Somehow I found myself on the streets, perhaps after an argument with my mother.
I found an old abandoned house in James Bay and moved in, only to discover it was occupied by a variety of life forms.
I came and went as I pleased, for the front door was always open.
One of the occupants of the house was Juan the Medicine Man, who had long stringy grey hair and was missing a couple of teeth.
He rode a bike everywhere and had a sidekick named Stuart, who was humpbacked and often a resident of the Eric Martin Institute.
They both sold drugs for what was an inadequate living.
One evening I came home to discover that someone had decided to design Dracula’s tomb in the living room, for there were lighted candles literally everywhere and I resisted the temptation to utterly freak.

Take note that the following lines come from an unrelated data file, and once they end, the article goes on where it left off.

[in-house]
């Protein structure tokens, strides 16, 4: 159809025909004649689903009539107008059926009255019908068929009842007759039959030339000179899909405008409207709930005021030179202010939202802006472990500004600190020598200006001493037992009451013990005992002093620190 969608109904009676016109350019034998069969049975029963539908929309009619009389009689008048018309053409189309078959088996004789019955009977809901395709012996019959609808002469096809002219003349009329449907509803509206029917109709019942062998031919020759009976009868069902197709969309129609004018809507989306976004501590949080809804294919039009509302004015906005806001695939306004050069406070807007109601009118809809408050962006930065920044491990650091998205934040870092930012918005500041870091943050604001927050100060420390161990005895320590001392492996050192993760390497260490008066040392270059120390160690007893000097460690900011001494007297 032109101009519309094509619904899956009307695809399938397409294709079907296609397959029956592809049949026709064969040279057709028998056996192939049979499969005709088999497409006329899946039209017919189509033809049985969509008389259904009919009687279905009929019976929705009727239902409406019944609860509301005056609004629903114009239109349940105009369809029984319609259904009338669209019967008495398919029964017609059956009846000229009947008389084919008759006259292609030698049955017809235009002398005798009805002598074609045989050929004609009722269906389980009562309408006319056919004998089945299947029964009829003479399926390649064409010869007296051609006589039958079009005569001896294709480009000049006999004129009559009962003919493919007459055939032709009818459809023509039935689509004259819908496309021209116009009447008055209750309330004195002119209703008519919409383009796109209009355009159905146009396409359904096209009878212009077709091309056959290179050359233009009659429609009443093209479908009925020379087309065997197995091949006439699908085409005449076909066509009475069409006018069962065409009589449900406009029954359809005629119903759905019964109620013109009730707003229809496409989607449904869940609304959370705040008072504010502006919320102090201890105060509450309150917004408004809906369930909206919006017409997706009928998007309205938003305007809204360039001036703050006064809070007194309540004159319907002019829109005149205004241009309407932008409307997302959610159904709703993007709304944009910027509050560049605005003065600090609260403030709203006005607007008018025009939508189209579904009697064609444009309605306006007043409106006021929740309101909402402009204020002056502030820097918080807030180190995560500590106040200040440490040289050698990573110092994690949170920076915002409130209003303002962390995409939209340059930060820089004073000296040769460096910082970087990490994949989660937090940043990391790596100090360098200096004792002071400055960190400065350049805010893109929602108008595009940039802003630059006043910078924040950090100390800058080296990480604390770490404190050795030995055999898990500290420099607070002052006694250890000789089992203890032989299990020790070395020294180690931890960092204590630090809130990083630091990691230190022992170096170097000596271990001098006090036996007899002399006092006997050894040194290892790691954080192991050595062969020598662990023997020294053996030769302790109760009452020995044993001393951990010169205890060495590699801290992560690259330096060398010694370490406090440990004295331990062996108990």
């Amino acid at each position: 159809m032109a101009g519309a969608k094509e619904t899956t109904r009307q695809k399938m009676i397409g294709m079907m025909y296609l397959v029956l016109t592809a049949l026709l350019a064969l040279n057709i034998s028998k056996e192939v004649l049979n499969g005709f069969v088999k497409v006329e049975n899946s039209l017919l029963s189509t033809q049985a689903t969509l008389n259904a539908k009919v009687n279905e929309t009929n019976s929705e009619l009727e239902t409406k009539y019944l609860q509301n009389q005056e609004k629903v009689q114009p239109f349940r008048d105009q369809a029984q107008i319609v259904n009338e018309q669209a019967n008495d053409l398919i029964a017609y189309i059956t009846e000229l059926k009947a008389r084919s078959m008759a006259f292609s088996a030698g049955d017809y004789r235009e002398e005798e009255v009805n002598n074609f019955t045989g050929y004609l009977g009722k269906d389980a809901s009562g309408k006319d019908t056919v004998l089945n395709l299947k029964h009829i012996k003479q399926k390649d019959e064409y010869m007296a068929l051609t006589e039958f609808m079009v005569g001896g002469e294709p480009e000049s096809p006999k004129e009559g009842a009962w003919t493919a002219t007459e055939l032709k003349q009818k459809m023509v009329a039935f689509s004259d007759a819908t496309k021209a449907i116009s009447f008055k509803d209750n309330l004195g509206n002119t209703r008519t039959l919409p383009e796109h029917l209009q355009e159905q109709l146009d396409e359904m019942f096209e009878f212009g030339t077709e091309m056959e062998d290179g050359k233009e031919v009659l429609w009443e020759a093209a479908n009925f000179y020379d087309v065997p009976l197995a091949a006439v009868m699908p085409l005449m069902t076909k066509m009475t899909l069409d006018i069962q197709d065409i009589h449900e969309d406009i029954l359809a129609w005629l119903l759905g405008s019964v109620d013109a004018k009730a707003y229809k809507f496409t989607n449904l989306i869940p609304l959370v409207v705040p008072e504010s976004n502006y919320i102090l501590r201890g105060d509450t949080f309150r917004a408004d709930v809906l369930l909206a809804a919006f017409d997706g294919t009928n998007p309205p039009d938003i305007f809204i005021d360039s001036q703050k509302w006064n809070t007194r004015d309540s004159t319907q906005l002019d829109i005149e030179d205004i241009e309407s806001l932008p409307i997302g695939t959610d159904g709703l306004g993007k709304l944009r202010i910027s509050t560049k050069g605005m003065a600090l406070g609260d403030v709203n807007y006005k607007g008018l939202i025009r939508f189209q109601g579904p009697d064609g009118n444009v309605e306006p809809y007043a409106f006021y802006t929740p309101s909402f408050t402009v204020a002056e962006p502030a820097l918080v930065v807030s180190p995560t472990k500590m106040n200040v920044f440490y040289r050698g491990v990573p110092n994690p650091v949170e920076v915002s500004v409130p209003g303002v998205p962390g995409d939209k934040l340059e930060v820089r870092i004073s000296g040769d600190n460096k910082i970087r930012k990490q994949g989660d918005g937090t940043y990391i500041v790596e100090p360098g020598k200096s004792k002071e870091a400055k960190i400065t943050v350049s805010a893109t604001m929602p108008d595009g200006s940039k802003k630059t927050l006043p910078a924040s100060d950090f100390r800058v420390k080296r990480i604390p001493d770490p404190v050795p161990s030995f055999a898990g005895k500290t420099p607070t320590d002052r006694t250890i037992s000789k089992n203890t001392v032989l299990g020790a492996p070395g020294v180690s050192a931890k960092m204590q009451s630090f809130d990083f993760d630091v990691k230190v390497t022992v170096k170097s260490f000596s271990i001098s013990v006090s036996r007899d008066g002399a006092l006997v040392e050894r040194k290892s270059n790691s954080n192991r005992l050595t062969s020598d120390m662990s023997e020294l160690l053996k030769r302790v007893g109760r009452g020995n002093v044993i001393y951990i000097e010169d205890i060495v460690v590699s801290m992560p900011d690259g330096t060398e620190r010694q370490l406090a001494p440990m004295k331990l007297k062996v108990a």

It was such a cruel irony that the star of the play should be driven from pillar to post and I stood in the middle of the room, listening to the faint sound of the radio, which was always on.
Where I moved from the house I cannot say, except that by osmosis I found myself in the Fernwood district, late at night, amid the gabled roofs and dirty streets, with no money and few hopes.
I took shelter with a tall black man under a small bandstand and there we struck up a relationship, based on music, acting, art and drugs.
He had a bicycle.
Together we spent long hours planning a tour of the world.
His name was Henry Hymans and one would suppose, from the description that we had the same father.
He was very fast on his feet and eager to fight for me.
I was amused.
We camped one night at the Cool-Aid Youth Hostel, amid smells indescribable to man.
Somehow we leapt over the days and the poverty that marked them, till we found ourselves on a plane to San Francisco.
I cried with relief to be out of Canada.
I had found my imprisonment a cruel hoax and was not about to free myself of the pain it had caused.